Journal of pediatric gastroenterology and nutrition 12/2012; · 2.18 Impact Factor
[Show abstract][Hide abstract] ABSTRACT: pT, under mono- and infratherapeutic calcineurin inhibition, may constitute an optimal condition combining graft acceptance with low IS load and minimal IS-related toxicity. We reviewed 171 pediatric (<15.0 yr) survivors beyond one yr after LT, transplanted between April 1999 and June 2007 under tacrolimus-based regimens (median follow-up post-LT: 6.0 yr, range: 0.8-9.5 yr). Their current status regarding IS therapy was analyzed and correlated with initial immunoprophylaxis. pT was defined as tacrolimus monotherapy, with mean trough blood levels <4 ng/mL during the preceding year of follow-up, combined with normal liver function tests. The 66 children transplanted before April 2001 received a standard tacrolimus-steroid regimen. Beyond April 2001, 105 patients received steroid-free tacrolimus-basiliximab or tacrolimus-daclizumab immunoprophylaxis. In the latter group, 43 (41%) never experienced any acute rejection episode and never received steroids. In the long term, a total of 79 recipients (47%) developed pT (n = 73) or IS-free operational tolerance (n = 6), 27 of them belonging to the 43 steroid-free patients (63%). In contrast, only 52/128 (41%) children treated with steroids subsequently developed prope/operational tolerance (p = 0.012). Steroid-free tacrolimus-based IS seems to promote long-term graft acceptance under minimal/no IS. These results constitute the first evidence that minimization of IS, including steroid avoidance, might be tolerogenic in the long term after pediatric LT.
[Show abstract][Hide abstract] ABSTRACT: To improve modelling and simulation of the pharmacokinetics (PK) in paediatric patients, there is a need for research on developmental and disease-specific determinants. This article describes the evaluation of the in vitro cytochrome P450 activity, an important enzyme family in drug metabolism, in children with hepatic dysfunction. The activity of 6 CYP isoforms, CYP1A2, 2C9, 2C19, 2D6, 2E1, and 3A4 was evaluated in thirty-one patients with different pathologies, mainly biliary atresia (n=23). A hypervariable activity was observed for all the isoforms. Compared to an average adult activity, low activities were seen for CYP1A2, 2C19, 2E1, and 3A4. For CYP2E1 and 3A4, a positive correlation between activity and abundance was observed. In this population, age, co-medication, and genotype could not be used as predictors for the CYP activity. In contrast, the Paediatric End-stage Liver Disease score was negatively correlated with the ln(activity). This suggests a decrease in CYP activity with deteriorating hepatic function. Moreover, the activity of all isoforms was correlated, demonstrating a concomitant decrease of all isoforms in young patients with liver disease. To our knowledge, this is the first study to evaluate CYP activity in children with hepatic impairment. The presented data may provide support in the further optimization of a disease-specific model in this patient population.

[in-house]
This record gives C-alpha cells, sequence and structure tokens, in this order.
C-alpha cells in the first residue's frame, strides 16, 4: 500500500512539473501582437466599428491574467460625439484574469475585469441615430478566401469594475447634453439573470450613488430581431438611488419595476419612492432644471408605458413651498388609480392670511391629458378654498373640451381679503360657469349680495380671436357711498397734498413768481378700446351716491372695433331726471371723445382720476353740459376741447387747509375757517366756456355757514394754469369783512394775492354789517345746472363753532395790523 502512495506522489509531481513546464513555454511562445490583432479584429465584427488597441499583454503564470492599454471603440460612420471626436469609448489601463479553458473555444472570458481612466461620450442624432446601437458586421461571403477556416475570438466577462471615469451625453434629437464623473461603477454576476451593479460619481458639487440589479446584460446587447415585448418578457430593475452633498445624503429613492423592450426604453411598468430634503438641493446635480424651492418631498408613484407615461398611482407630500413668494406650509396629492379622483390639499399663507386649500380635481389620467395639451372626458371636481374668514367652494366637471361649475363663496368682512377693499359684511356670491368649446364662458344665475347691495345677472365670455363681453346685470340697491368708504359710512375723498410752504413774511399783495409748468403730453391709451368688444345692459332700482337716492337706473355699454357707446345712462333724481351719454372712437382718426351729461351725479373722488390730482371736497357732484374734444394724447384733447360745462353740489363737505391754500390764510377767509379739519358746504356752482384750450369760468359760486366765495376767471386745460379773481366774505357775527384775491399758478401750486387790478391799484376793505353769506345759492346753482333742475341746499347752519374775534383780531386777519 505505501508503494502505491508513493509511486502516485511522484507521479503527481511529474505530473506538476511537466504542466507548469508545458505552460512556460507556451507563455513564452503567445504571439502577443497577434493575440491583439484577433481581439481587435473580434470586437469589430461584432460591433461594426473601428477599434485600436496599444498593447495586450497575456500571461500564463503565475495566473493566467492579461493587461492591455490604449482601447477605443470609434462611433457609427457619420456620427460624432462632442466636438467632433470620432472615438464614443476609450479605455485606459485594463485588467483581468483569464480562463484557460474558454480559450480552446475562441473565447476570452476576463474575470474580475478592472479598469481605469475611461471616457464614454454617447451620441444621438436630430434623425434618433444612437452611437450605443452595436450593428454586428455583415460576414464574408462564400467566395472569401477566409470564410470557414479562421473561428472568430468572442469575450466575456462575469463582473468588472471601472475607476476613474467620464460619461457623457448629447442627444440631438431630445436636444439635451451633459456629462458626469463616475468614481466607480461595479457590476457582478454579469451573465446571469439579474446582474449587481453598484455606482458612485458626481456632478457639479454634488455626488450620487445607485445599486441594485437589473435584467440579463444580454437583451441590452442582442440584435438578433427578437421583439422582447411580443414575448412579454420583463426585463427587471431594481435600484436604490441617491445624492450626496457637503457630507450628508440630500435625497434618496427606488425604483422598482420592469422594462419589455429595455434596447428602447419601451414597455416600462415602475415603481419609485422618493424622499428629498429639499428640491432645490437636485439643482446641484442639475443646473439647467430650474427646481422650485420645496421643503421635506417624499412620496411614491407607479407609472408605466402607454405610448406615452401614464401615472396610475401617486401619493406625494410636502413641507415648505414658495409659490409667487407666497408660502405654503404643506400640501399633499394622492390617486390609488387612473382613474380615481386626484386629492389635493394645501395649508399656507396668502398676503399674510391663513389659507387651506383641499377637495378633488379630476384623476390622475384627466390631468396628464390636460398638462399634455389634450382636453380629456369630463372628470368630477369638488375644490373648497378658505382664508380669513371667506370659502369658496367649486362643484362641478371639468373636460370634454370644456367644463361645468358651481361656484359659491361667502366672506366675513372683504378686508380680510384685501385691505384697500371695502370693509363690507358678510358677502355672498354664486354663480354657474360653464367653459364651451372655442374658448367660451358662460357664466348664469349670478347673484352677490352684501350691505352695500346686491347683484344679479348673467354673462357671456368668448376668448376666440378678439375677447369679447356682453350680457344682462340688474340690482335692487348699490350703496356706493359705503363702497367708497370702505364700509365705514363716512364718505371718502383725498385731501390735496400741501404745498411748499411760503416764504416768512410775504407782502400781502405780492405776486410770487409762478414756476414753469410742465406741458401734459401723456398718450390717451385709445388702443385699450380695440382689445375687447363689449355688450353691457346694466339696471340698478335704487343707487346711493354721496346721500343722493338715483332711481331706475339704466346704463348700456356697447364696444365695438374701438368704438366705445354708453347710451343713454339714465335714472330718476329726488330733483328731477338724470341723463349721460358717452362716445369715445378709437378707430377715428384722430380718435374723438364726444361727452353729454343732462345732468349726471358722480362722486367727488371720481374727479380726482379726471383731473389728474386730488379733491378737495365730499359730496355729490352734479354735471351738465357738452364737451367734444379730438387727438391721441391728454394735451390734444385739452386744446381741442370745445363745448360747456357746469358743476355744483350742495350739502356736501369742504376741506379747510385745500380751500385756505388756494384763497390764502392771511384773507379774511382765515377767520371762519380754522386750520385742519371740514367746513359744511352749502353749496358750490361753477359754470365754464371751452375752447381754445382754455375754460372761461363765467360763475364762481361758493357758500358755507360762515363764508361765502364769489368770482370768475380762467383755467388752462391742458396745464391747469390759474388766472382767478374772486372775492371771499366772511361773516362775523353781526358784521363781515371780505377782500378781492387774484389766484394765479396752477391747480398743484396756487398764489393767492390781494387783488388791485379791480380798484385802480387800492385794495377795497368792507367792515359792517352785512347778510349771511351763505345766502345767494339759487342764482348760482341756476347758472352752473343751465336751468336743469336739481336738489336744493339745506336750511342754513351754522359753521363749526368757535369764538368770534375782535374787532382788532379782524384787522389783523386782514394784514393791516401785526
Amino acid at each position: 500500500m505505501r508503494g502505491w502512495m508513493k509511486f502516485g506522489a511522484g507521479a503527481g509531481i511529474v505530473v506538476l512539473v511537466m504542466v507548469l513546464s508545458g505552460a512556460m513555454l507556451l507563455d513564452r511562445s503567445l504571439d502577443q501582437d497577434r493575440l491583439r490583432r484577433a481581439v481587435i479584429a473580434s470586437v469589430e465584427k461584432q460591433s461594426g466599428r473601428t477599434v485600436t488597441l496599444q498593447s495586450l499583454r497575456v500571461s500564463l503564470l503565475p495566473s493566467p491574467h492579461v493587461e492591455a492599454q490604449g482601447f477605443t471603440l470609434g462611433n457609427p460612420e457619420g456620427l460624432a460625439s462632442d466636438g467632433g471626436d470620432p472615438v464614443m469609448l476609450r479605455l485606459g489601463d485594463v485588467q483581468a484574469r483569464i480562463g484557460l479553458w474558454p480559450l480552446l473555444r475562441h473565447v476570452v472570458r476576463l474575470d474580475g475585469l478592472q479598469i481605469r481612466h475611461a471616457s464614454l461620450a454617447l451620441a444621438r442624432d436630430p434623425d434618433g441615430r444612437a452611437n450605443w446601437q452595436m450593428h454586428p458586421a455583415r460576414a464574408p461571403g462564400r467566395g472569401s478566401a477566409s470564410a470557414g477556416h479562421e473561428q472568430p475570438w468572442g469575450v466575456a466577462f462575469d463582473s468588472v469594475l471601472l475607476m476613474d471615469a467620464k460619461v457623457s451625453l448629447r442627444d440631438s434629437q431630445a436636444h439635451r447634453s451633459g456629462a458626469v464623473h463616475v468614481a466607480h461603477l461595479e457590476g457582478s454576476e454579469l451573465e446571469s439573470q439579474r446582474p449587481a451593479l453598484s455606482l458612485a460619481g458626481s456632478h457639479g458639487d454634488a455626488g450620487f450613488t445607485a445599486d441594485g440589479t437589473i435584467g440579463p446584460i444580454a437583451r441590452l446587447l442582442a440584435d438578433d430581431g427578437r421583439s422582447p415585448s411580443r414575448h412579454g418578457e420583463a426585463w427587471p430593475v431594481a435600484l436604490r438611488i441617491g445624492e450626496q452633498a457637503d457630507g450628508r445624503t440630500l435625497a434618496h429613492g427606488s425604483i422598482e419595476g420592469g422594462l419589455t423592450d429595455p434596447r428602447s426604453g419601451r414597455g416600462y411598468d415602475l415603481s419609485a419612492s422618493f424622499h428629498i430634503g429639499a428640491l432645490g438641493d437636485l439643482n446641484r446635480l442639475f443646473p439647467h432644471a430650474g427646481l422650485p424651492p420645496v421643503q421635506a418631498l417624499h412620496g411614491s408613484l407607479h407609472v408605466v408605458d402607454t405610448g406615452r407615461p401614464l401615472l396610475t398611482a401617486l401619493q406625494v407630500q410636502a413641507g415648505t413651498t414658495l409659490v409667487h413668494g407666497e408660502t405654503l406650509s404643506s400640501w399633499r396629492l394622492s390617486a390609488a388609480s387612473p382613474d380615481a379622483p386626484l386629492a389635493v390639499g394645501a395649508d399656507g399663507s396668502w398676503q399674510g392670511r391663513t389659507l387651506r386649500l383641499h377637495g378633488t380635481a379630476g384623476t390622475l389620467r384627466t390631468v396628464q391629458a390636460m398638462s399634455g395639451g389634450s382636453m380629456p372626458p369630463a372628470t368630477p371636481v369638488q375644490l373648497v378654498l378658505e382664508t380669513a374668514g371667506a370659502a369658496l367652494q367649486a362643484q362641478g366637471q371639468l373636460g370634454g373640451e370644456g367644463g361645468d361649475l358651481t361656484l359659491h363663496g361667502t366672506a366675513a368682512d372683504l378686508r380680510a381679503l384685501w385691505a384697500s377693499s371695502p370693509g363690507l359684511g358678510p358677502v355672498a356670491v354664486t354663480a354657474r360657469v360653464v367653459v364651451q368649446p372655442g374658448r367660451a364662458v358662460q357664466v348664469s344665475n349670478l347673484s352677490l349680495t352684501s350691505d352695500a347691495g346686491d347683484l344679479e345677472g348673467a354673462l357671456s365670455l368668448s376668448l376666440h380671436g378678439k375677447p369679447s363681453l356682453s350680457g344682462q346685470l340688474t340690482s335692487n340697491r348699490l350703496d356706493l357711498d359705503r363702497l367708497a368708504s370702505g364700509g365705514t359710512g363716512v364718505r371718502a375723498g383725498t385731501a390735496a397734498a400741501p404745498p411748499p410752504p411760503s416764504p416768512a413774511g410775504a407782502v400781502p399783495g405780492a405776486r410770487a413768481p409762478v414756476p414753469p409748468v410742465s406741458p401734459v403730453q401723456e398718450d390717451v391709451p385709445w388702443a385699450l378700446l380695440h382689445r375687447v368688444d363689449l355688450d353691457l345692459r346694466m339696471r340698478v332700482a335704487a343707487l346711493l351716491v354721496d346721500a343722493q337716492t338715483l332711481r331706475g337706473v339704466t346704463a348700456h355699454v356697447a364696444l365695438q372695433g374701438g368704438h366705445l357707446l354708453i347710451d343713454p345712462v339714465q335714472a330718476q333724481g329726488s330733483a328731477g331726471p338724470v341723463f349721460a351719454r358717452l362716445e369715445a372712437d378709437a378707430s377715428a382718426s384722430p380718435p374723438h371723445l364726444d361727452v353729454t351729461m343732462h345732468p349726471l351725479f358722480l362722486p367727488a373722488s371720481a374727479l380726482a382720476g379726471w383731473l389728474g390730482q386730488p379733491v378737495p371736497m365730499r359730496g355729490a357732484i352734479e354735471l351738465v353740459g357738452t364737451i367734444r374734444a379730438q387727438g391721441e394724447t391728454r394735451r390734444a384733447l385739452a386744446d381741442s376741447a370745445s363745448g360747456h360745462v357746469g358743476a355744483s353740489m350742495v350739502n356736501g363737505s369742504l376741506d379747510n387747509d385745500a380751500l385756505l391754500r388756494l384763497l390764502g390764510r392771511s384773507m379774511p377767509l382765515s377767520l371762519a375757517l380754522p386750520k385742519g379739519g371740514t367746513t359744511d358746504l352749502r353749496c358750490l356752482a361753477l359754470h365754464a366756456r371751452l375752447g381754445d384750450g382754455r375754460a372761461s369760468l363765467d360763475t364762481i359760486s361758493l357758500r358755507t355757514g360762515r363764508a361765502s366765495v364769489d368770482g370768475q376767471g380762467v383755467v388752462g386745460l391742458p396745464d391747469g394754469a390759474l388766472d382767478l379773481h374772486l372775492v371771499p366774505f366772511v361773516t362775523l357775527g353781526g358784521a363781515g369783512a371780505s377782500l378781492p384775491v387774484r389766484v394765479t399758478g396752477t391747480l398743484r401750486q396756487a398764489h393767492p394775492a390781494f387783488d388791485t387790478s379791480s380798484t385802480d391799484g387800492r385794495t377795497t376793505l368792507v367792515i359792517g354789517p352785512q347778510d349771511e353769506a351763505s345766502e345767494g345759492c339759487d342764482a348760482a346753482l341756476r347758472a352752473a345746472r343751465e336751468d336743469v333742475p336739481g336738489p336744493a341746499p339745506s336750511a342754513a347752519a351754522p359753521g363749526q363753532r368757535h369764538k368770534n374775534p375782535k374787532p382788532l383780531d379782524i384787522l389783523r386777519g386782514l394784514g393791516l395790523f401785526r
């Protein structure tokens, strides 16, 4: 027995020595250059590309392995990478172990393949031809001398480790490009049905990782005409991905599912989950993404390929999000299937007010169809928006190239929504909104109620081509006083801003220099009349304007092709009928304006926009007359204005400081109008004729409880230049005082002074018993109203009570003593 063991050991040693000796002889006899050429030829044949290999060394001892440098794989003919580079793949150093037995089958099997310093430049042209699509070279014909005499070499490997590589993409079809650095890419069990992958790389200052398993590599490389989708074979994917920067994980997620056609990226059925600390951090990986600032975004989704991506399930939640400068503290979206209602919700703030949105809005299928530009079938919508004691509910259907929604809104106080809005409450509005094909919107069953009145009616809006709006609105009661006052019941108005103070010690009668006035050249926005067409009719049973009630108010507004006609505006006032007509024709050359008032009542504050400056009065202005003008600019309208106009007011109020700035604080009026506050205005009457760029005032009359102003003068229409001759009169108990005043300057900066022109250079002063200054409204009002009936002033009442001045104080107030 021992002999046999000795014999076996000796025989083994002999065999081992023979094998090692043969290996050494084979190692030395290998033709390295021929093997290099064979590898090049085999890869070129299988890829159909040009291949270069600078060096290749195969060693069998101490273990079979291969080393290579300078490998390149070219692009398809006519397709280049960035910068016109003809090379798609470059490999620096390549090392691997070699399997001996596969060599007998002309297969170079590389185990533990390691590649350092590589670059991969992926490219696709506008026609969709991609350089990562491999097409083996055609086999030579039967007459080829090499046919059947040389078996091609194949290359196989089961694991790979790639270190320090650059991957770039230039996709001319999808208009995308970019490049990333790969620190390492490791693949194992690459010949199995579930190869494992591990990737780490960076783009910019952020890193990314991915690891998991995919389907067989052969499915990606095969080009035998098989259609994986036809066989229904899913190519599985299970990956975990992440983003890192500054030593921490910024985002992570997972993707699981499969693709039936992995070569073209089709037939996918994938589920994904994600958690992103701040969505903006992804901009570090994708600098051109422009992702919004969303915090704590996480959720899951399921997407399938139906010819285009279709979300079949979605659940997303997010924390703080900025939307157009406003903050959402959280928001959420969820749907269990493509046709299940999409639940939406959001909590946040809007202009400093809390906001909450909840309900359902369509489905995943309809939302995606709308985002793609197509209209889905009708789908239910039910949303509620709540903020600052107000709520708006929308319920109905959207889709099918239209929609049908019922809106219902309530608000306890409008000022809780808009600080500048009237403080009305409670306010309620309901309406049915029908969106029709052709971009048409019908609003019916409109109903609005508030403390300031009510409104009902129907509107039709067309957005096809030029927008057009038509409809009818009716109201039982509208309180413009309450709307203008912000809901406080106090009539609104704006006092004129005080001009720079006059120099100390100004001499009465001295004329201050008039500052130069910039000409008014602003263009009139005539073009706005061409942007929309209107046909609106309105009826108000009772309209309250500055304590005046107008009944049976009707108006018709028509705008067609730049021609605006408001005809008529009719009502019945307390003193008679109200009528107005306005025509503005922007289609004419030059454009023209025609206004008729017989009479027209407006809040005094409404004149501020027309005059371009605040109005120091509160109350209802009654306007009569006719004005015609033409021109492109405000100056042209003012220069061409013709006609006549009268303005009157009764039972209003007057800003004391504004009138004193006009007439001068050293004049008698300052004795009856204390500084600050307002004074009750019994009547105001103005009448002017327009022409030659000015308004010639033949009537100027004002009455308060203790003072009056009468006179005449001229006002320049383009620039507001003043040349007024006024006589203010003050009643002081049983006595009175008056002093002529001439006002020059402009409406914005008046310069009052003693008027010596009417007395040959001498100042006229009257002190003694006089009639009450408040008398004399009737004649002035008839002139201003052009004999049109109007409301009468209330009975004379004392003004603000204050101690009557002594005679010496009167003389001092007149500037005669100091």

Drug metabolism and disposition: the biological fate of chemicals 11/2012; · 3.74 Impact Factor
[Show abstract][Hide abstract] ABSTRACT: Phenylketonuria is a metabolic disease caused by phenylalanine hydroxylase deficiency. Treatment is based on a strict natural protein-restricted diet that is associated with the risk of malnutrition and severe psychosocial burden. Oral administration of tetrahydrobiopterin can increase residual enzyme activity, but most patients with severe clinical phenotypes are non-responders. We performed liver cell transplantation in 6 years-old boy with severe tetrahydrobiopterin non-responsive phenylketonuria, who failed to comply with diet prescriptions. The transplanted hepatocytes were obtained in part from an explanted glycogen storage type 1b liver. Following two infusions, blood phenylalanine levels returned within the therapeutic target while the phenylalanine half-life assessed by loading tests decreased from 43 h to 19 h. However, three months later, blood phenylalanine concentrations increased and the phenylalanine intake had to be reduced. Cell based therapy is a promising therapeutic option in phenylketonuria and the domino concept may solve the issue of cell sources for hepatocyte transplantation.